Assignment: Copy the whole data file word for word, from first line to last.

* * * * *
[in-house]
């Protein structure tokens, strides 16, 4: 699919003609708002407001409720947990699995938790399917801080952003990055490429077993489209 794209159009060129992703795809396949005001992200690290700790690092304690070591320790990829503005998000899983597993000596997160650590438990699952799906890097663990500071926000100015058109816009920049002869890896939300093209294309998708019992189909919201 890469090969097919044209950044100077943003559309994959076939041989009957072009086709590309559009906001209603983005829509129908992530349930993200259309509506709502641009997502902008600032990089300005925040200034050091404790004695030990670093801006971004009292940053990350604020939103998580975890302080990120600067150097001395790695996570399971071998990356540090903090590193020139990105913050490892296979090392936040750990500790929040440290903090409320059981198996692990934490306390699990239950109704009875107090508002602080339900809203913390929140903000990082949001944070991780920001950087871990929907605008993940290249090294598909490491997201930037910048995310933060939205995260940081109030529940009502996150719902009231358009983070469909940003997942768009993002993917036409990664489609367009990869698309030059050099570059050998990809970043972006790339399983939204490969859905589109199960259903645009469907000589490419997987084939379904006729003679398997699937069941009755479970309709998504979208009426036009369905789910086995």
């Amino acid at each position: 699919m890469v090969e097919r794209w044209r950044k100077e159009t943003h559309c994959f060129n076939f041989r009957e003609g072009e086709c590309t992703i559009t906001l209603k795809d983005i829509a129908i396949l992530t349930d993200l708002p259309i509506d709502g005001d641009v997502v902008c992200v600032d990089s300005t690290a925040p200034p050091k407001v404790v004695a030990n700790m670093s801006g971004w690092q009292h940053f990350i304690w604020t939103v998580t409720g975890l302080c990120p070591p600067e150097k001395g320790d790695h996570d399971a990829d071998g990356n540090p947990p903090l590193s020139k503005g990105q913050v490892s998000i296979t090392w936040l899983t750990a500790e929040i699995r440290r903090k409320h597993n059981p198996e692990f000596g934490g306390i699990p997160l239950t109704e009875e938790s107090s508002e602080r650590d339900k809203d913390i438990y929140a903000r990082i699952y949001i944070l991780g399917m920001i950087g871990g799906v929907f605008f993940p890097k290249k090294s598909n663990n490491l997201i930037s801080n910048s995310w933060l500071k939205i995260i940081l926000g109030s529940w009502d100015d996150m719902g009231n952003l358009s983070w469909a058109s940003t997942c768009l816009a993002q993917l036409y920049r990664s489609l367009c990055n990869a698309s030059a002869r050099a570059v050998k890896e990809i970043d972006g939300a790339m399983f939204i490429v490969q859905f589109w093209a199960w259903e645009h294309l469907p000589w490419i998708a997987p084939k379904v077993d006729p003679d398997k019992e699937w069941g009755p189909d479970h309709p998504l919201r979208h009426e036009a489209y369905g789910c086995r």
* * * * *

[in-house]
């Protein structure tokens, strides 16, 4: 699919003609708002407001409720947990699995938790399917801080952003990055490429077993489209 794209159009060129992703795809396949005001992200690290700790690092304690070591320790990829503005998000899983597993000596997160650590438990699952799906890097663990500071926000100015058109816009920049002869890896939300093209294309998708019992189909919201 890469090969097919044209950044100077943003559309994959076939041989009957072009086709590309559009906001209603983005829509129908992530349930993200259309509506709502641009997502902008600032990089300005925040200034050091404790004695030990670093801006971004009292940053990350604020939103998580975890302080990120600067150097001395790695996570399971071998990356540090903090590193020139990105913050490892296979090392936040750990500790929040440290903090409320059981198996692990934490306390699990239950109704009875107090508002602080339900809203913390929140903000990082949001944070991780920001950087871990929907605008993940290249090294598909490491997201930037910048995310933060939205995260940081109030529940009502996150719902009231358009983070469909940003997942768009993002993917036409990664489609367009990869698309030059050099570059050998990809970043972006790339399983939204490969859905589109199960259903645009469907000589490419997987084939379904006729003679398997699937069941009755479970309709998504979208009426036009369905789910086995």
């Amino acid at each position: 699919m890469v090969e097919r794209w044209r950044k100077e159009t943003h559309c994959f060129n076939f041989r009957e003609g072009e086709c590309t992703i559009t906001l209603k795809d983005i829509a129908i396949l992530t349930d993200l708002p259309i509506d709502g005001d641009v997502v902008c992200v600032d990089s300005t690290a925040p200034p050091k407001v404790v004695a030990n700790m670093s801006g971004w690092q009292h940053f990350i304690w604020t939103v998580t409720g975890l302080c990120p070591p600067e150097k001395g320790d790695h996570d399971a990829d071998g990356n540090p947990p903090l590193s020139k503005g990105q913050v490892s998000i296979t090392w936040l899983t750990a500790e929040i699995r440290r903090k409320h597993n059981p198996e692990f000596g934490g306390i699990p997160l239950t109704e009875e938790s107090s508002e602080r650590d339900k809203d913390i438990y929140a903000r990082i699952y949001i944070l991780g399917m920001i950087g871990g799906v929907f605008f993940p890097k290249k090294s598909n663990n490491l997201i930037s801080n910048s995310w933060l500071k939205i995260i940081l926000g109030s529940w009502d100015d996150m719902g009231n952003l358009s983070w469909a058109s940003t997942c768009l816009a993002q993917l036409y920049r990664s489609l367009c990055n990869a698309s030059a002869r050099a570059v050998k890896e990809i970043d972006g939300a790339m399983f939204i490429v490969q859905f589109w093209a199960w259903e645009h294309l469907p000589w490419i998708a997987p084939k379904v077993d006729p003679d398997k019992e699937w069941g009755p189909d479970h309709p998504l919201r979208h009426e036009a489209y369905g789910c086995r």